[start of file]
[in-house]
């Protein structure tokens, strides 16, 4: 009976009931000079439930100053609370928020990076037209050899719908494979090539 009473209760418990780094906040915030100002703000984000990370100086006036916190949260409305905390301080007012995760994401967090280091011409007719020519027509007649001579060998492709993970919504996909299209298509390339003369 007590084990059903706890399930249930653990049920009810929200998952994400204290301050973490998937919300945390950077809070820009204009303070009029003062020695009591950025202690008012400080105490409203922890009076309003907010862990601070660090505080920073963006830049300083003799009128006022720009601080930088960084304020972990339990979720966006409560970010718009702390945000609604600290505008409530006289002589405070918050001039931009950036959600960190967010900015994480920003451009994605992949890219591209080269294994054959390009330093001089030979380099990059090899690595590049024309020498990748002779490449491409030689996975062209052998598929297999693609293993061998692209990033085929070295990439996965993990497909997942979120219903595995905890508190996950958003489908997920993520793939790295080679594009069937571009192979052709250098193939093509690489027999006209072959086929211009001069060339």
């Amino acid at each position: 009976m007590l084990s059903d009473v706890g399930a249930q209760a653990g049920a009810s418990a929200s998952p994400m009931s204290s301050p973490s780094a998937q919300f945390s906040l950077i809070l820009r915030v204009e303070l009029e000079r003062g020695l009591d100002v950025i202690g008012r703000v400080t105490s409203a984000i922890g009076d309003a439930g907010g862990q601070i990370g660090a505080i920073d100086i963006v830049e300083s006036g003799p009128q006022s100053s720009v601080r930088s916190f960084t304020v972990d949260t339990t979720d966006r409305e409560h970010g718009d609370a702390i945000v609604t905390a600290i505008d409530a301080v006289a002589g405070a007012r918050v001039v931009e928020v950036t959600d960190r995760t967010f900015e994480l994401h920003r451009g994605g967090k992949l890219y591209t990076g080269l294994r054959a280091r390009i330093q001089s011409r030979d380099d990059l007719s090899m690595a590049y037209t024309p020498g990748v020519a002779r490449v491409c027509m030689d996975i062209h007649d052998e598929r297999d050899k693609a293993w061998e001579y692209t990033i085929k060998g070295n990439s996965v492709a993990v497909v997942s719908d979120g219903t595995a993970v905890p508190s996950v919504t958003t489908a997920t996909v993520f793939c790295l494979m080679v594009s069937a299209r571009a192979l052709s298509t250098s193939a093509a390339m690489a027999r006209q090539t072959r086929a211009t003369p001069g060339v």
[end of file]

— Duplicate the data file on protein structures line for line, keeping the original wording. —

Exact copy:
[in-house]
């Protein structure tokens, strides 16, 4: 009976009931000079439930100053609370928020990076037209050899719908494979090539 009473209760418990780094906040915030100002703000984000990370100086006036916190949260409305905390301080007012995760994401967090280091011409007719020519027509007649001579060998492709993970919504996909299209298509390339003369 007590084990059903706890399930249930653990049920009810929200998952994400204290301050973490998937919300945390950077809070820009204009303070009029003062020695009591950025202690008012400080105490409203922890009076309003907010862990601070660090505080920073963006830049300083003799009128006022720009601080930088960084304020972990339990979720966006409560970010718009702390945000609604600290505008409530006289002589405070918050001039931009950036959600960190967010900015994480920003451009994605992949890219591209080269294994054959390009330093001089030979380099990059090899690595590049024309020498990748002779490449491409030689996975062209052998598929297999693609293993061998692209990033085929070295990439996965993990497909997942979120219903595995905890508190996950958003489908997920993520793939790295080679594009069937571009192979052709250098193939093509690489027999006209072959086929211009001069060339």
């Amino acid at each position: 009976m007590l084990s059903d009473v706890g399930a249930q209760a653990g049920a009810s418990a929200s998952p994400m009931s204290s301050p973490s780094a998937q919300f945390s906040l950077i809070l820009r915030v204009e303070l009029e000079r003062g020695l009591d100002v950025i202690g008012r703000v400080t105490s409203a984000i922890g009076d309003a439930g907010g862990q601070i990370g660090a505080i920073d100086i963006v830049e300083s006036g003799p009128q006022s100053s720009v601080r930088s916190f960084t304020v972990d949260t339990t979720d966006r409305e409560h970010g718009d609370a702390i945000v609604t905390a600290i505008d409530a301080v006289a002589g405070a007012r918050v001039v931009e928020v950036t959600d960190r995760t967010f900015e994480l994401h920003r451009g994605g967090k992949l890219y591209t990076g080269l294994r054959a280091r390009i330093q001089s011409r030979d380099d990059l007719s090899m690595a590049y037209t024309p020498g990748v020519a002779r490449v491409c027509m030689d996975i062209h007649d052998e598929r297999d050899k693609a293993w061998e001579y692209t990033i085929k060998g070295n990439s996965v492709a993990v497909v997942s719908d979120g219903t595995a993970v905890p508190s996950v919504t958003t489908a997920t996909v993520f793939c790295l494979m080679v594009s069937a299209r571009a192979l052709s298509t250098s193939a093509a390339m690489a027999r006209q090539t072959r086929a211009t003369p001069g060339v």